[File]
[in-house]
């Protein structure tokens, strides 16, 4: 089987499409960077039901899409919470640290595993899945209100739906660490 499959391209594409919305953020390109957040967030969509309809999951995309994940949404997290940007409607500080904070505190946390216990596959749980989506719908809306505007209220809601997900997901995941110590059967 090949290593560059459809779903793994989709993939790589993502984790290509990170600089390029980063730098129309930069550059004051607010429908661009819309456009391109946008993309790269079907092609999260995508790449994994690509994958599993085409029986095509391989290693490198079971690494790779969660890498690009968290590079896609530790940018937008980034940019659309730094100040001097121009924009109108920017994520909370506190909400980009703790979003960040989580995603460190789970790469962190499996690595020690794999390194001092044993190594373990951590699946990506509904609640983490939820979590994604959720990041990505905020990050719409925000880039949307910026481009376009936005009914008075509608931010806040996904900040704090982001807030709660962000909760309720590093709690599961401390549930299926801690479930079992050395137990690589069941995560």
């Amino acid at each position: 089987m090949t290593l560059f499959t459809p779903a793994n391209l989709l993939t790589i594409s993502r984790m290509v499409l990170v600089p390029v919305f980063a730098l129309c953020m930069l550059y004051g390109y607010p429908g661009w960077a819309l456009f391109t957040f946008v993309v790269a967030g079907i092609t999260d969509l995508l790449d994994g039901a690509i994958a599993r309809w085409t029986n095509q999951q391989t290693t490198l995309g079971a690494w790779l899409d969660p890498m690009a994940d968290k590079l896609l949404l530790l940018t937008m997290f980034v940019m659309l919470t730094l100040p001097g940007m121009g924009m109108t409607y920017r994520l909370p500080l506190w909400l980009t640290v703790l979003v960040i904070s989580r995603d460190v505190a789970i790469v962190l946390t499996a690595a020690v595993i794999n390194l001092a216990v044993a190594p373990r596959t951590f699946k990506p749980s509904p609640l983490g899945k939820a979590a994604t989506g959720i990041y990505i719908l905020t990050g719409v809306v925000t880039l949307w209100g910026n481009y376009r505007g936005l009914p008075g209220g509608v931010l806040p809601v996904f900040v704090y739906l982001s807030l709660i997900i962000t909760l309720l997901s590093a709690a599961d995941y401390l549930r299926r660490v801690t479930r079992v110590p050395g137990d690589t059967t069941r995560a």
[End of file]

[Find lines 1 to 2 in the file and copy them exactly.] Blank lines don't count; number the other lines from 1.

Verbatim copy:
[in-house]
């Protein structure tokens, strides 16, 4: 089987499409960077039901899409919470640290595993899945209100739906660490 499959391209594409919305953020390109957040967030969509309809999951995309994940949404997290940007409607500080904070505190946390216990596959749980989506719908809306505007209220809601997900997901995941110590059967 090949290593560059459809779903793994989709993939790589993502984790290509990170600089390029980063730098129309930069550059004051607010429908661009819309456009391109946008993309790269079907092609999260995508790449994994690509994958599993085409029986095509391989290693490198079971690494790779969660890498690009968290590079896609530790940018937008980034940019659309730094100040001097121009924009109108920017994520909370506190909400980009703790979003960040989580995603460190789970790469962190499996690595020690794999390194001092044993190594373990951590699946990506509904609640983490939820979590994604959720990041990505905020990050719409925000880039949307910026481009376009936005009914008075509608931010806040996904900040704090982001807030709660962000909760309720590093709690599961401390549930299926801690479930079992050395137990690589069941995560």